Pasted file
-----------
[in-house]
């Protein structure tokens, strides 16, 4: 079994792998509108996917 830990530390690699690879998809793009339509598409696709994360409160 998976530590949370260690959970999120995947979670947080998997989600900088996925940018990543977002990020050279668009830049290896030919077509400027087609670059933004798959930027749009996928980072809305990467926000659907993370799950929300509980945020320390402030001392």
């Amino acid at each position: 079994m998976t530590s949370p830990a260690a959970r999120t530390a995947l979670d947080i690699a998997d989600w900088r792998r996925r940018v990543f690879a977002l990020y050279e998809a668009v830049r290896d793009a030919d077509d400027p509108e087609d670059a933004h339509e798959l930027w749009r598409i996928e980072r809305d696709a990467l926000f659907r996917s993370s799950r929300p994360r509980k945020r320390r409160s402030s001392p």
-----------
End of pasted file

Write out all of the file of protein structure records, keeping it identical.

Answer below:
[in-house]
């Protein structure tokens, strides 16, 4: 079994792998509108996917 830990530390690699690879998809793009339509598409696709994360409160 998976530590949370260690959970999120995947979670947080998997989600900088996925940018990543977002990020050279668009830049290896030919077509400027087609670059933004798959930027749009996928980072809305990467926000659907993370799950929300509980945020320390402030001392």
């Amino acid at each position: 079994m998976t530590s949370p830990a260690a959970r999120t530390a995947l979670d947080i690699a998997d989600w900088r792998r996925r940018v990543f690879a977002l990020y050279e998809a668009v830049r290896d793009a030919d077509d400027p509108e087609d670059a933004h339509e798959l930027w749009r598409i996928e980072r809305d696709a990467l926000f659907r996917s993370s799950r929300p994360r509980k945020r320390r409160s402030s001392p």